The benefits of driverless cars are limitless. According to the United Nations, each year 1.25 million people die in auto accidents globally (40,200 in the U.S. alone), and as many as 50 million are injured. More than 90% of accidents are due to human error or distraction. Forty percent of fatalities are related to drunk driving. If you take a look at trucks, according to Lior Ron, co-founder of Otto, they make up 1% of vehicles on the road. However, astonishingly, they account for 25% of fatalities.
Although the increase in the number of accidents is staggering, a lot of progress has been made in vehicle safety (e.g., stability control systems, vehicle cameras, lane departure systems). Findings from an August 2017 report released by the Insurance Institute for Highway Safety and Highway Loss Data Institute indicate that lane departure and blind spot detection systems are preventing crashes.
“Results of the new study indicate that lane departure warning lowers rates of single-vehicle, sideswipe and head-on crashes of all severities by 11 percent and lowers the rates of injury crashes of the same types by 21 percent. That means that if all passenger vehicles had been equipped with lane departure warning, nearly 85,000 police-reported crashes and more than 55,000 injuries would have been prevented in 2015,” the report details.
Nonetheless, more public education must be provided, and better laws enacted and enforced, in order to prevent more accidents and save more lives. That said, the most obvious benefit of self-driving vehicles and the technology under the hood is the ability to keep people safe.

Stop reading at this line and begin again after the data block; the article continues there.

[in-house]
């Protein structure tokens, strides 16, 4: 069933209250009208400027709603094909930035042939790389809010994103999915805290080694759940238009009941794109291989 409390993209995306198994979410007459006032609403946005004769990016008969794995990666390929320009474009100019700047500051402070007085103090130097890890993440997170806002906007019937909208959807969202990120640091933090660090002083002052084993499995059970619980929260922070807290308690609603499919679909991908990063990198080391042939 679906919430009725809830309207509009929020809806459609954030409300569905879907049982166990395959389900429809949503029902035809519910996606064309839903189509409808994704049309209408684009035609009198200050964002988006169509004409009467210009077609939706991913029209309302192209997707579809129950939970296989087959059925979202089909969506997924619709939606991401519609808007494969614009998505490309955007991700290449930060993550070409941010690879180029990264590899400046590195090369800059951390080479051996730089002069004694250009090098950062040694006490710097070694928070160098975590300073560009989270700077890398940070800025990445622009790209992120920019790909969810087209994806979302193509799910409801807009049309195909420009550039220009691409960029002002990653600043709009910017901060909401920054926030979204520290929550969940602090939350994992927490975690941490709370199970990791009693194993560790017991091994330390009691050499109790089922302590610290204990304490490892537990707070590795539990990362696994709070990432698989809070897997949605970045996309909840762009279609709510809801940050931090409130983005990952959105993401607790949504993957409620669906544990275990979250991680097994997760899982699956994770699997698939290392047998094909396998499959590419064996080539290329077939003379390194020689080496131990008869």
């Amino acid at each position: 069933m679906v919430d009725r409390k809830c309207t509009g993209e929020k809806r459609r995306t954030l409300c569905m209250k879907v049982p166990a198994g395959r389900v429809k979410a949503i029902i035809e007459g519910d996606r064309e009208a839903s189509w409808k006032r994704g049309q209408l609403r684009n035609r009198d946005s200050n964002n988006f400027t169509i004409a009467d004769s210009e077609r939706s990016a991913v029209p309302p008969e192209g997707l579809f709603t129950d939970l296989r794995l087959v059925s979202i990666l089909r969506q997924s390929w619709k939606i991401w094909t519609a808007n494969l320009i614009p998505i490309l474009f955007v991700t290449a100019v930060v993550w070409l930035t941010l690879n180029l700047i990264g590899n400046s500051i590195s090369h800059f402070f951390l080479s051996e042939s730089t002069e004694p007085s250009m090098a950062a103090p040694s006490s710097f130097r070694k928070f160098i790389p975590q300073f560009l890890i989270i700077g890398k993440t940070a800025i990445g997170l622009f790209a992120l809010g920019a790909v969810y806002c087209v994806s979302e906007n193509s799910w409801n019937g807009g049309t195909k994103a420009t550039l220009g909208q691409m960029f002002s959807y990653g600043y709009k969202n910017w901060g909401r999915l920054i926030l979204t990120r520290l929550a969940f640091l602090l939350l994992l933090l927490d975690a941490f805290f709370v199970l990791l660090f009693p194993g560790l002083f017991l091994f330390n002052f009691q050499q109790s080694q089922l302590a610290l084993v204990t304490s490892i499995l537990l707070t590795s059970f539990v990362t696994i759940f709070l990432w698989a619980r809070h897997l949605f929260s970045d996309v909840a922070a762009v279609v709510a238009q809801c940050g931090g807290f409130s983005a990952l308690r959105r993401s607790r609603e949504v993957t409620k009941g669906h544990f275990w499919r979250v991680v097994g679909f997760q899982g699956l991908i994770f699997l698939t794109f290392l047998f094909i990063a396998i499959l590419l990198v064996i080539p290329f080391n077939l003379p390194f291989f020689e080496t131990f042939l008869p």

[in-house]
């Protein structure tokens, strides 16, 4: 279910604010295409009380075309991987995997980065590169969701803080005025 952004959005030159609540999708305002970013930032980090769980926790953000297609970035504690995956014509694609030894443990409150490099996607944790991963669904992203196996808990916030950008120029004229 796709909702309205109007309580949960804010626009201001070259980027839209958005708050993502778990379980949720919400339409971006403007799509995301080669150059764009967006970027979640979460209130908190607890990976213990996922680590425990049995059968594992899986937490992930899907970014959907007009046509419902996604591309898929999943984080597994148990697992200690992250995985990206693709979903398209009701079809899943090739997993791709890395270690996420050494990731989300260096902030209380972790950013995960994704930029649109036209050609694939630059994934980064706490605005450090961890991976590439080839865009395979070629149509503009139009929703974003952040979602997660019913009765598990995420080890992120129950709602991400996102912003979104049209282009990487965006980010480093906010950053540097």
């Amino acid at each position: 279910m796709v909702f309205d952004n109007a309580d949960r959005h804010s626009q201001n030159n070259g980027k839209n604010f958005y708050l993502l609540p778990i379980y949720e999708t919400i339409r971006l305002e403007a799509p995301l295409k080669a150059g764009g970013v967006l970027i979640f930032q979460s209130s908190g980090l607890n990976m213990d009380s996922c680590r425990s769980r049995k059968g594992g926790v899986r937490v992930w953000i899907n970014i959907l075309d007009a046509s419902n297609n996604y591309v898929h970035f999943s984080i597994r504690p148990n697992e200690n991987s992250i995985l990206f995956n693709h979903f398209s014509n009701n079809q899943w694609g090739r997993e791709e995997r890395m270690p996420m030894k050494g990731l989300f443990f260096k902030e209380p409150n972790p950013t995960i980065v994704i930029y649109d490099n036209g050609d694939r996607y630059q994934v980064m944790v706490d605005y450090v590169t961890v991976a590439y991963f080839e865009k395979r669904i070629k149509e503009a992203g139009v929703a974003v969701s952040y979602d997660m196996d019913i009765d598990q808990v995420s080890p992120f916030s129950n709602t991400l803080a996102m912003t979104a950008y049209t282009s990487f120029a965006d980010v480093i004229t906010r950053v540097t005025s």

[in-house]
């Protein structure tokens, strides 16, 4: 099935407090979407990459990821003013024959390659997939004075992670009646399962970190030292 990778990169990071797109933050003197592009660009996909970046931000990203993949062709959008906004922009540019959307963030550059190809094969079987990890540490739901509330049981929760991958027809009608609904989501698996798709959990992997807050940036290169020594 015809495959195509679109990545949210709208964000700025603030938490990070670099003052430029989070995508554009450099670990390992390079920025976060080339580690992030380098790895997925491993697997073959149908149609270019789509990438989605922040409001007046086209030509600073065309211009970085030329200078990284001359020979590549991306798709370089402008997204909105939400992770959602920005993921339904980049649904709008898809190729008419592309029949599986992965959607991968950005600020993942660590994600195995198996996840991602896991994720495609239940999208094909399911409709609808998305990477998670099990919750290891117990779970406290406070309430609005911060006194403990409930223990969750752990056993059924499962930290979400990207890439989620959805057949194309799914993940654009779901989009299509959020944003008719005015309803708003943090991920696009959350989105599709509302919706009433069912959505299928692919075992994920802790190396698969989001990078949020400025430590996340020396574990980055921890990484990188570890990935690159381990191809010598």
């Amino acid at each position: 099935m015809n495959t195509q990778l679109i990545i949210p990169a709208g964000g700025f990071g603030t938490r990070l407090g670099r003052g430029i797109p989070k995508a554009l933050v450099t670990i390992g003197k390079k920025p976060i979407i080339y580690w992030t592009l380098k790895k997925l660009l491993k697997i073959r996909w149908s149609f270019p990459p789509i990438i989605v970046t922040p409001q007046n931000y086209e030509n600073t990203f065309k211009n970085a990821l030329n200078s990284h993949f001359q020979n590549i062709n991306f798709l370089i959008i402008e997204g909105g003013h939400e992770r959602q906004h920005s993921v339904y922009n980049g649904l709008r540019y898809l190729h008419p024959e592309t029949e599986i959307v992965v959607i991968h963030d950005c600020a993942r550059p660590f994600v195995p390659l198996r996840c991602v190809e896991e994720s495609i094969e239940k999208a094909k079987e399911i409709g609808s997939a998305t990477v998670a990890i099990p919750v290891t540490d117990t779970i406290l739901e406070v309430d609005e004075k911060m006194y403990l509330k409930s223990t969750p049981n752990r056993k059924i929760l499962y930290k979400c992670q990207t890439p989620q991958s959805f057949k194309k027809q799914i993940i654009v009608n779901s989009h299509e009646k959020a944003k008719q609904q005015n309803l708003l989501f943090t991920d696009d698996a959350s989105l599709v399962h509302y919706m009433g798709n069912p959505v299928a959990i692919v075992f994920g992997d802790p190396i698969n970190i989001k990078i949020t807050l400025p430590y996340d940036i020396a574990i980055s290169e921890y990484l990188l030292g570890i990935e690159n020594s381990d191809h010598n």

While safety is a distinct advantage, consider this: the average American wastes one workweek in traffic. That precious time could be better spent by being more productive, or even reaping the health benefits of a quick nap. When it comes to trucks, for a variety of reasons (like safety), regulations dictate how much time drivers can spend behind the wheel. However, a truck that is utilized more often can significantly increase productivity and reduce costs. Self-driving truck companies like Otto are on a mission to make this a reality.
People with disabilities, or those who have lost cognitive privileges or even their driver’s licenses, such as the elderly, could also benefit from driverless cars. In California, for example, the elderly population is increasing at a staggering rate. The California Department of Aging expects the state’s aging population to grow more than twice as fast as the total population. In fact, this age group will experience an overall increase of 112% between 1990 and 2020. Driverless cars could be a gateway to independence for these seniors.
In a new guide, we explore the industry’s interest in and movement toward autonomous and connected cars. You can download it here.